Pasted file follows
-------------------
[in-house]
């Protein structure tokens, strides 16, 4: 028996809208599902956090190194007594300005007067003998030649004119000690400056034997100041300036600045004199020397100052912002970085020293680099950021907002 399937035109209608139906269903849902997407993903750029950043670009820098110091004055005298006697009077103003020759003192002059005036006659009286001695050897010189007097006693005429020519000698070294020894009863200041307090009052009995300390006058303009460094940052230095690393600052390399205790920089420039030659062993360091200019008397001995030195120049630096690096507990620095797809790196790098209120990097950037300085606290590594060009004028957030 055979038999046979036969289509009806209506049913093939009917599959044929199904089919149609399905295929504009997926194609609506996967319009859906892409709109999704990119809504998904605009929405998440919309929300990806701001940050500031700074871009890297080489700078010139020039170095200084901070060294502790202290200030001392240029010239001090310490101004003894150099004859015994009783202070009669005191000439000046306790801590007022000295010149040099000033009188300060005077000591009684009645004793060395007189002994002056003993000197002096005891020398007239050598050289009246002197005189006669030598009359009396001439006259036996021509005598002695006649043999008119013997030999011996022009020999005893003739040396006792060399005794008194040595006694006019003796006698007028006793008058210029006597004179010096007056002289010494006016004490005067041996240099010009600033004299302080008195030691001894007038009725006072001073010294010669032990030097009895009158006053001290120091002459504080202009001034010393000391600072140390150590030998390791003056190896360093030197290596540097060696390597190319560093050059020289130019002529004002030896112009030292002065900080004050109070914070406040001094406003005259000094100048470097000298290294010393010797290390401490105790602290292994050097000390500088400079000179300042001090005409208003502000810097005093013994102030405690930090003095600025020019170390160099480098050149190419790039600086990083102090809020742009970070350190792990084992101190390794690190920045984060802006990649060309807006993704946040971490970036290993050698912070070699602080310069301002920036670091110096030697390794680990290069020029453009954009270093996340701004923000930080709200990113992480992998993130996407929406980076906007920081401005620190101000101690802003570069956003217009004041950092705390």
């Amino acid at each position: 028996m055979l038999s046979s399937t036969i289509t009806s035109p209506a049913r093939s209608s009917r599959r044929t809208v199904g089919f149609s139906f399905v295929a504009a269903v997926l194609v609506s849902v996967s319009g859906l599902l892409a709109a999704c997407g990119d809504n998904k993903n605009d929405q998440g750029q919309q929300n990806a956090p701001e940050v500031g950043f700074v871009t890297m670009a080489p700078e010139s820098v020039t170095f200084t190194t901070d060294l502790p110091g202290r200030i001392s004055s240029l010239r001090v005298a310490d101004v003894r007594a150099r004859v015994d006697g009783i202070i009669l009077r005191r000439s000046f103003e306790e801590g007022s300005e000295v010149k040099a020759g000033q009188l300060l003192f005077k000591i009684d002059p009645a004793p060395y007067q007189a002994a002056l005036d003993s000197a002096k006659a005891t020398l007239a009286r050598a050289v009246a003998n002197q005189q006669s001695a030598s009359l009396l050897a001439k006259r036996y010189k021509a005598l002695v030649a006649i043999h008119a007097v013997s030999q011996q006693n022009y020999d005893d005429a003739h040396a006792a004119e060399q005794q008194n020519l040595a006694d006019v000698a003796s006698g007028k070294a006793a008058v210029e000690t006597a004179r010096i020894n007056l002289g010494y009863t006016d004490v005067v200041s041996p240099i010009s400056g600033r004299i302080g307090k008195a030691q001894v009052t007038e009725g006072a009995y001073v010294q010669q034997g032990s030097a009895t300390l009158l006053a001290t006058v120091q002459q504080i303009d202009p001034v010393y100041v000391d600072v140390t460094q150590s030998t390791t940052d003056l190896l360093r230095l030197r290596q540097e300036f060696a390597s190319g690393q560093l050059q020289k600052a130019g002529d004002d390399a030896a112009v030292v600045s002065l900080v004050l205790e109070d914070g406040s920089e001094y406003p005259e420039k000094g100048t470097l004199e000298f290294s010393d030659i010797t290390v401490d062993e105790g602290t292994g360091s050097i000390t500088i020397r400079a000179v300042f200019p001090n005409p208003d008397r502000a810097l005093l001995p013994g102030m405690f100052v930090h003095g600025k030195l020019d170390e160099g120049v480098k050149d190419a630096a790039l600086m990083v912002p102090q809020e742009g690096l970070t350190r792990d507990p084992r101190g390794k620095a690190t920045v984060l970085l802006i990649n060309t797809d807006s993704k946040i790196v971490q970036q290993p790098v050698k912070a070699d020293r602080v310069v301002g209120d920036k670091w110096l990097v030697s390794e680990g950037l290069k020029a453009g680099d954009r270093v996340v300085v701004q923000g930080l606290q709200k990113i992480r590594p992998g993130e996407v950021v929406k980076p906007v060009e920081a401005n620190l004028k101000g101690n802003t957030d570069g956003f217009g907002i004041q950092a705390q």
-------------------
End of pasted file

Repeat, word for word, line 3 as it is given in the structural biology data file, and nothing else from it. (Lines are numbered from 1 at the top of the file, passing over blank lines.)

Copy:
């Amino acid at each position: 028996m055979l038999s046979s399937t036969i289509t009806s035109p209506a049913r093939s209608s009917r599959r044929t809208v199904g089919f149609s139906f399905v295929a504009a269903v997926l194609v609506s849902v996967s319009g859906l599902l892409a709109a999704c997407g990119d809504n998904k993903n605009d929405q998440g750029q919309q929300n990806a956090p701001e940050v500031g950043f700074v871009t890297m670009a080489p700078e010139s820098v020039t170095f200084t190194t901070d060294l502790p110091g202290r200030i001392s004055s240029l010239r001090v005298a310490d101004v003894r007594a150099r004859v015994d006697g009783i202070i009669l009077r005191r000439s000046f103003e306790e801590g007022s300005e000295v010149k040099a020759g000033q009188l300060l003192f005077k000591i009684d002059p009645a004793p060395y007067q007189a002994a002056l005036d003993s000197a002096k006659a005891t020398l007239a009286r050598a050289v009246a003998n002197q005189q006669s001695a030598s009359l009396l050897a001439k006259r036996y010189k021509a005598l002695v030649a006649i043999h008119a007097v013997s030999q011996q006693n022009y020999d005893d005429a003739h040396a006792a004119e060399q005794q008194n020519l040595a006694d006019v000698a003796s006698g007028k070294a006793a008058v210029e000690t006597a004179r010096i020894n007056l002289g010494y009863t006016d004490v005067v200041s041996p240099i010009s400056g600033r004299i302080g307090k008195a030691q001894v009052t007038e009725g006072a009995y001073v010294q010669q034997g032990s030097a009895t300390l009158l006053a001290t006058v120091q002459q504080i303009d202009p001034v010393y100041v000391d600072v140390t460094q150590s030998t390791t940052d003056l190896l360093r230095l030197r290596q540097e300036f060696a390597s190319g690393q560093l050059q020289k600052a130019g002529d004002d390399a030896a112009v030292v600045s002065l900080v004050l205790e109070d914070g406040s920089e001094y406003p005259e420039k000094g100048t470097l004199e000298f290294s010393d030659i010797t290390v401490d062993e105790g602290t292994g360091s050097i000390t500088i020397r400079a000179v300042f200019p001090n005409p208003d008397r502000a810097l005093l001995p013994g102030m405690f100052v930090h003095g600025k030195l020019d170390e160099g120049v480098k050149d190419a630096a790039l600086m990083v912002p102090q809020e742009g690096l970070t350190r792990d507990p084992r101190g390794k620095a690190t920045v984060l970085l802006i990649n060309t797809d807006s993704k946040i790196v971490q970036q290993p790098v050698k912070a070699d020293r602080v310069v301002g209120d920036k670091w110096l990097v030697s390794e680990g950037l290069k020029a453009g680099d954009r270093v996340v300085v701004q923000g930080l606290q709200k990113i992480r590594p992998g993130e996407v950021v929406k980076p906007v060009e920081a401005n620190l004028k101000g101690n802003t957030d570069g956003f217009g907002i004041q950092a705390q």